Law and Conversation

June 18, 2010

Lawyers who write fiction

Filed under: Books and writing,fiction,Law,lawyer writers,reading — Helen Gunnarsson @ 10:46 am
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So many great fiction writers turn out to have been lawyers, or to have trained as lawyers, including the great 19th century writers Dickens, Eca de Queiroz, and Balzac and modern writers Scott Turow and Alexander McCall Smith, to name only a few. 

I’m now reading a slim but intense volume of short stories depicting contemporary Zimbabwe by yet another lawyer who’s also a fine fiction writer:  “An Elegy For Easterly,” by Petina Gappah.   Gappah, now an international trade lawyer in Geneva, Switzerland, won The Guardian’s First Book Award for her collection.  Her website and blog are worth checking out for her essays about writing, literature, Africa, and the world, as is this review of 2 Zimbabwean memoirs that she recently published in the London Sunday Times.

In one of her recent posts, Gappah provides a link to The North Korean Random Insult Generator–great fun!

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June 17, 2010

Trials in literature

Filed under: Books and writing,fiction,Law,reading,trials — Helen Gunnarsson @ 10:01 am
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The trial of former Illinois governor Rod Blagojevich, which began last week in the federal district court for the Northern District of Illinois in Chicago, made me think about depictions of trials in literature.  Apart from the contemporary works of Chicago’s own terrific novelist and lawyer, Scott Turow, not to mention presiding Judge James Zagel’s thriller, “Money To Burn,” and, of course, the works of John Grisham, the following books came to my mind:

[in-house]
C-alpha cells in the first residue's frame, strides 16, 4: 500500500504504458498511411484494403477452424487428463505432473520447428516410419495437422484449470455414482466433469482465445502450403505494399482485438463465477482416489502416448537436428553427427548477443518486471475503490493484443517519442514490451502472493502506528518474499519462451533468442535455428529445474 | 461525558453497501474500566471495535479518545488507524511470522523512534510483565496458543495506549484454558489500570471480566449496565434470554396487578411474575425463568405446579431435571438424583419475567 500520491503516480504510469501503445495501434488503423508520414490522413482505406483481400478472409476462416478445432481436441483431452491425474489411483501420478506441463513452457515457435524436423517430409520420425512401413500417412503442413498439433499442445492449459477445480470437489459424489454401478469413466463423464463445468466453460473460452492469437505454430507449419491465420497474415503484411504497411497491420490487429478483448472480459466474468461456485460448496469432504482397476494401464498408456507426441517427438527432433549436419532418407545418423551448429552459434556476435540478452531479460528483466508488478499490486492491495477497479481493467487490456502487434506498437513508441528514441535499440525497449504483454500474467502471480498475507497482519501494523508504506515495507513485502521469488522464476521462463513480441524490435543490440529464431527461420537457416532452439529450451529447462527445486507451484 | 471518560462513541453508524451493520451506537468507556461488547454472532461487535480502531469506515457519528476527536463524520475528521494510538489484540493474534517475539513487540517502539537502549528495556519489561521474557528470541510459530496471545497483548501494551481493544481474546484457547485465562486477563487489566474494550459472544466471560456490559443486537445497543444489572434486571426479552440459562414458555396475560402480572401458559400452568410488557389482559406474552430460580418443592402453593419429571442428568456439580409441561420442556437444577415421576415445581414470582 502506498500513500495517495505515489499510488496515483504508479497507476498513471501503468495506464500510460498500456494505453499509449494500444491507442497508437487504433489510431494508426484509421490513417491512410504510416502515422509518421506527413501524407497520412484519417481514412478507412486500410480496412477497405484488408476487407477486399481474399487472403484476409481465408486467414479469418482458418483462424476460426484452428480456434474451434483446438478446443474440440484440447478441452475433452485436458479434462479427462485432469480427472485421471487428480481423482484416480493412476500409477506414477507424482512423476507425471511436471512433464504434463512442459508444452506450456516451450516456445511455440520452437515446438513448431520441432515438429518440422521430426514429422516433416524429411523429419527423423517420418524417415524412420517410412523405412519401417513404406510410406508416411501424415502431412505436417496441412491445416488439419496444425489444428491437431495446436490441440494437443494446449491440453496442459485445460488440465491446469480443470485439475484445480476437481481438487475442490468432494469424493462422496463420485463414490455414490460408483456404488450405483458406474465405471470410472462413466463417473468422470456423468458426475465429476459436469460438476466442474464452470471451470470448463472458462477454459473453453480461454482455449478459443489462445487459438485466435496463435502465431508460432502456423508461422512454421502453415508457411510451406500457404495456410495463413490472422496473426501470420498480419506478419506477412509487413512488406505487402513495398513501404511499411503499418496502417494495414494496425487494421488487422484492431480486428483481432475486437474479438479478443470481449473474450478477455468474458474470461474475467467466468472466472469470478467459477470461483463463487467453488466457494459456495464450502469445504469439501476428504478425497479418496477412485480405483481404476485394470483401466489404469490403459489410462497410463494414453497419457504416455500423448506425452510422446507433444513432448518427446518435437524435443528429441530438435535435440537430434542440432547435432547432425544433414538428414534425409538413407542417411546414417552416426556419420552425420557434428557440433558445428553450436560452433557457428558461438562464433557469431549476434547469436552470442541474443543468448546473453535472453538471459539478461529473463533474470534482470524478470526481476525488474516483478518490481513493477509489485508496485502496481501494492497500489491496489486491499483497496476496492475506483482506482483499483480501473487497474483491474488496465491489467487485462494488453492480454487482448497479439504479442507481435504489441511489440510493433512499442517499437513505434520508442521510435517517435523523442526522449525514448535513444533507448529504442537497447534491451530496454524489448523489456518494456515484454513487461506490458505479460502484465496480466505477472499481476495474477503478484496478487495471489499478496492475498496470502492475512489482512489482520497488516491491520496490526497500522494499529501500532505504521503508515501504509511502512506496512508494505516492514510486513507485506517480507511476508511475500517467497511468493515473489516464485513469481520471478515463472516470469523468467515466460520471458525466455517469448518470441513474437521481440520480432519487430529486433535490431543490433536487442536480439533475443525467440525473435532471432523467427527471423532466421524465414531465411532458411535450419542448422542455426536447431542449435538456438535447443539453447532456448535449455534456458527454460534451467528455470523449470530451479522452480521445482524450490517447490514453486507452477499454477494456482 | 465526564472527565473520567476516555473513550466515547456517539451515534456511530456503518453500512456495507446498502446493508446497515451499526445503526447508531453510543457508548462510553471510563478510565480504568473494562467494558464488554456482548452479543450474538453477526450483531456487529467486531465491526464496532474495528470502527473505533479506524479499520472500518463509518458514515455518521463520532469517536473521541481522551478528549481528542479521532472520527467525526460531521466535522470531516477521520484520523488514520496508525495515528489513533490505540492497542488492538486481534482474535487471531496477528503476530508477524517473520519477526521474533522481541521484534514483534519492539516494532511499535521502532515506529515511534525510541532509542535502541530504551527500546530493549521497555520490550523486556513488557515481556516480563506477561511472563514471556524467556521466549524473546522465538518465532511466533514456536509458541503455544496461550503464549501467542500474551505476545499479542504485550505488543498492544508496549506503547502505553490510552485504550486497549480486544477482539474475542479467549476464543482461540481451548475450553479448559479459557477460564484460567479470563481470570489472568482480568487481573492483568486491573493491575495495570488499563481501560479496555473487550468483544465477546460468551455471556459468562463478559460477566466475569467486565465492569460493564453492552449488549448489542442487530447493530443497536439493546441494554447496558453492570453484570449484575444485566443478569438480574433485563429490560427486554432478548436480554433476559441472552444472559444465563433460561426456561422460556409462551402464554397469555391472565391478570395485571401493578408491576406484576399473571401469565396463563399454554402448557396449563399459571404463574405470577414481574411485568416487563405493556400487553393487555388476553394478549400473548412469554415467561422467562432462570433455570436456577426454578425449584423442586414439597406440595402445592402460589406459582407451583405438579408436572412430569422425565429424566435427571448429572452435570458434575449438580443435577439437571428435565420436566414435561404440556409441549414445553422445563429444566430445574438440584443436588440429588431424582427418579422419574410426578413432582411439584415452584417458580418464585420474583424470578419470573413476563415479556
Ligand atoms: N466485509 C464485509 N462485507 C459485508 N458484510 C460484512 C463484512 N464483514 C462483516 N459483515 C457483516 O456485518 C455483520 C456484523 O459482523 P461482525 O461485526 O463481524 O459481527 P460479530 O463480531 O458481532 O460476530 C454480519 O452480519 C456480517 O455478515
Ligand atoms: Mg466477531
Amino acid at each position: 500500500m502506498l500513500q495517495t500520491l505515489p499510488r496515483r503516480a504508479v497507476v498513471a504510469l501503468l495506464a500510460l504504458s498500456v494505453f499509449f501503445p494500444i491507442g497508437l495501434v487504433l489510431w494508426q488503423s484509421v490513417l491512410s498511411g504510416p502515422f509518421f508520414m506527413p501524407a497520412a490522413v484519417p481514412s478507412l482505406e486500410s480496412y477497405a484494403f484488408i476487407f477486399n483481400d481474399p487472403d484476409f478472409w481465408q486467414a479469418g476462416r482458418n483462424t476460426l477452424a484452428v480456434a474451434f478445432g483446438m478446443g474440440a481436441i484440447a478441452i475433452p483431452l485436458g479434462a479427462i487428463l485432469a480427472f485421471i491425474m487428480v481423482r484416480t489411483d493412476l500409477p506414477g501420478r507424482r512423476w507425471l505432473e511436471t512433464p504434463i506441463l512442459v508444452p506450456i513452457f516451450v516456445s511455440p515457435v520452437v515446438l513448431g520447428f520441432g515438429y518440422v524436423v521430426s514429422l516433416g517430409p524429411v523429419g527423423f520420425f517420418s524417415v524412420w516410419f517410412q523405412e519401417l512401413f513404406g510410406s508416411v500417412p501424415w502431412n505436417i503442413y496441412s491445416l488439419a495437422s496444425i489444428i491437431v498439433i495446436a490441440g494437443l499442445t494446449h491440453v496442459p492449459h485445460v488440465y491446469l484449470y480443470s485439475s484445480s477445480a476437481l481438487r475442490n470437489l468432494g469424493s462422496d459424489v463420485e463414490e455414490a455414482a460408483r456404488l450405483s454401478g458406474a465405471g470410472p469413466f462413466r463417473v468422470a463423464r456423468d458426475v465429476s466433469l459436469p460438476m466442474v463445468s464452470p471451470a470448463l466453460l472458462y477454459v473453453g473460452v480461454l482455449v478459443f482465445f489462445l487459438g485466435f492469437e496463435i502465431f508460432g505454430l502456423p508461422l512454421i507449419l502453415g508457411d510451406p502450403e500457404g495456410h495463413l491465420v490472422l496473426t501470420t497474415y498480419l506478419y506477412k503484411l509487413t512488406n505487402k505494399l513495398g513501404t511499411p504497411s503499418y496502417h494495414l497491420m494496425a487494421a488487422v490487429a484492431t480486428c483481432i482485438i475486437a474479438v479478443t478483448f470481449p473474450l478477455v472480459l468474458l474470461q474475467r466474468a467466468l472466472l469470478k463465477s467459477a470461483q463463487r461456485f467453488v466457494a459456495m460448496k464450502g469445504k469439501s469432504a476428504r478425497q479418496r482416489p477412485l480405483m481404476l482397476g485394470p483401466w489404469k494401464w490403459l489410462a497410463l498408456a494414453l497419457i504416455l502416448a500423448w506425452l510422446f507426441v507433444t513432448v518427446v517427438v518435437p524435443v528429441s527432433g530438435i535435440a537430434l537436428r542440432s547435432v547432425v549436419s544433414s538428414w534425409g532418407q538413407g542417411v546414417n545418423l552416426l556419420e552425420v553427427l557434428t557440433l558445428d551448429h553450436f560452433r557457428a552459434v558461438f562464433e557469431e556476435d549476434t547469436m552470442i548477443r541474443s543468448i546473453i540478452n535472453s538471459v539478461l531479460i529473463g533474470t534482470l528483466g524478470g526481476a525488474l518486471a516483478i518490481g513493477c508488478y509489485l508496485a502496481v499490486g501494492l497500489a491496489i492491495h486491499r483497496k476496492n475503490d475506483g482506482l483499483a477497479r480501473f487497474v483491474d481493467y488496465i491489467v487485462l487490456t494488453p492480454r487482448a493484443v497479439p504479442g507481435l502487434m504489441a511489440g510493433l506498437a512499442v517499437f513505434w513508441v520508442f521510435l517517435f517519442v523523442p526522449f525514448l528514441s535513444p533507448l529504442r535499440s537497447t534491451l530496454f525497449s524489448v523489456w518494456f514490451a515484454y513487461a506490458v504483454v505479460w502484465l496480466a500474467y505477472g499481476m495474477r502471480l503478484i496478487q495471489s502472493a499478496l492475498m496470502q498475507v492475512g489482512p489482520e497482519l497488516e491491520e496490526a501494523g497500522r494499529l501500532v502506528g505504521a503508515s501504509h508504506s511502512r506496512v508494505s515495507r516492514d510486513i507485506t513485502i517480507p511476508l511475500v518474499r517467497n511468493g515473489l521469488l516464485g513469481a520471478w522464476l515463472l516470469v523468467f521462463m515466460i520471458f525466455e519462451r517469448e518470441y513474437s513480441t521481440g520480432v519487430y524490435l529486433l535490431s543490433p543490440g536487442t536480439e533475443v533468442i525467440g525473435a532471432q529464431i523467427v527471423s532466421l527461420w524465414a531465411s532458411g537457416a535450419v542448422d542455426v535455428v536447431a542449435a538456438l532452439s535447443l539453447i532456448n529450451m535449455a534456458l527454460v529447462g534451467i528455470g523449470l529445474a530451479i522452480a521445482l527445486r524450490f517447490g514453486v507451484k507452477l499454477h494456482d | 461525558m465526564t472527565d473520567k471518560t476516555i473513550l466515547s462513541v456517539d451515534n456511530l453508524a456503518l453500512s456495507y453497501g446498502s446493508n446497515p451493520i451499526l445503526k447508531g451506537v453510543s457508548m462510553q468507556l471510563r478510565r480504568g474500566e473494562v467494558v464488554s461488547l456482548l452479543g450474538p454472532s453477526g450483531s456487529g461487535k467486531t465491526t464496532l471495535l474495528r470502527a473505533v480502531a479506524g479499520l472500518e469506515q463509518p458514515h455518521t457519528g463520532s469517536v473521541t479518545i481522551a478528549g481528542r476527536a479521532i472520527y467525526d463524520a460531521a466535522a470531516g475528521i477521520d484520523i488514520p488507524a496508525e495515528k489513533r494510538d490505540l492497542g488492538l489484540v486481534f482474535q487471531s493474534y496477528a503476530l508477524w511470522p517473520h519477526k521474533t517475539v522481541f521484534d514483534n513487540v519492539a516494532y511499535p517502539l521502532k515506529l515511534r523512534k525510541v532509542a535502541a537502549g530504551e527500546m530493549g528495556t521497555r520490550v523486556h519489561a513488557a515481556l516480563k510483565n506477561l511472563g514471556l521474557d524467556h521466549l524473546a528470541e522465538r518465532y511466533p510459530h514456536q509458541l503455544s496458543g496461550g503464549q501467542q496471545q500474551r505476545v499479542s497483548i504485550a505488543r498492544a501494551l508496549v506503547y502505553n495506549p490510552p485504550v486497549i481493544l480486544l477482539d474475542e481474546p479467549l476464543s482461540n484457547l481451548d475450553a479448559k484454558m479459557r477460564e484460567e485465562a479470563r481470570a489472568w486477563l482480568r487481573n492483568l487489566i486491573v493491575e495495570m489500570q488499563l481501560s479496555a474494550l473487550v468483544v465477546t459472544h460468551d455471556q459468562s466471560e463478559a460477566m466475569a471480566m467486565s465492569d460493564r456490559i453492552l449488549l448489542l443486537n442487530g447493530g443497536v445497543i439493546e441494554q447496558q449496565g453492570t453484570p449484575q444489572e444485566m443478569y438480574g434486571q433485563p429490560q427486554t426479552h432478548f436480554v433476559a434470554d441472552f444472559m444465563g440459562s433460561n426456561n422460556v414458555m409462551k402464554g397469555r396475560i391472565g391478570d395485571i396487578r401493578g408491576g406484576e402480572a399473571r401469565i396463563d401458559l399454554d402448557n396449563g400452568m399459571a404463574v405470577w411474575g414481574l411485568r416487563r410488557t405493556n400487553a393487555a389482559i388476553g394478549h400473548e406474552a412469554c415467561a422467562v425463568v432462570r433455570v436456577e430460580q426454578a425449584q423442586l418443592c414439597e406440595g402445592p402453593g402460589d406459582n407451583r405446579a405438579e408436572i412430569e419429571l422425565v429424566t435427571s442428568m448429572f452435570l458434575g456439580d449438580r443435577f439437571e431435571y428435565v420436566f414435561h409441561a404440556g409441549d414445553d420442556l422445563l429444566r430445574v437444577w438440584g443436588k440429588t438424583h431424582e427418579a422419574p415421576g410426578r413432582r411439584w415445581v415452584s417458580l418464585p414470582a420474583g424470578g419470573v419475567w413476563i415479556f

1)      To Kill A Mockingbird, by Harper Lee

2)      Pudd’nhead Wilson, by Mark Twain

3)      An American Tragedy, by Theodore Dreiser

4)      The Trial, by Franz Kafka

5)      The Stranger, by Albert Camus

6)      The Crucible, by Arthur Miller

7)      The Bonfire of the Vanities, by Tom Wolfe

None of the trials in these works, however, bears any similarity to the issues surrounding the Blagojevich trial, and I’m disappointed for not being able to think of any good similar fictional depictions.  Professor Daniel Solove of George Washington University Law School provides a list of fine works of literature with legal themes on his faculty website, but not all of these contain actual trials.  I can’t help thinking there must be a number out there; readers, can you think of some I’ve overlooked, especially trials involving allegations of political corruption from other times (i.e. centuries) and places?

Among a number of other good sources, I’m enjoying looking at The Blago Report’s daily analysis of the trial.  Don’t know why that writer, who, according to the Chicago Tribune’s Eric Zorn is Phil Smith of Tampa, FL, doesn’t provide his name on his site (unless I’ve missed something really obvious, which has been known to happen); perhaps he’s concerned about being overly self-promotional, but I think he should take more credit for his articles.   You’ll find a list of other bloggers and tweeters about the trial at the link for Zorn.

June 14, 2010

Twitter is for trials!

Filed under: Law,Social media,Technology,trials — Helen Gunnarsson @ 1:01 pm
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If you’re fascinated as I am by the high-profile federal corruption trial of former governor Rod Blagojevich and his brother but actually have work or other obligations that preclude your attending the trial in person, the next best thing is following the Twitter feeds of journalists who are live tweeting it.  I’ve set up a list at http://twitter.com/HelenGunnar/blago-trial of 15 (so far) journalists and others who are tweeting about the trial, either directly from the courtroom or from wherever they happen to be.  I’ve tried to limit it to those who tweet either exclusively or primarily about the trial, though some may tweet about other matters, generally related to Illinois politics and government.  Please tell me whether I’ve missed anyone whose tweets ought to be included, and I’ll be very happy to add that person.  If you’re a Twitter user, you can follow the list; alternatively, you can just check the link whenever you feel the need for a Blago trial fix.

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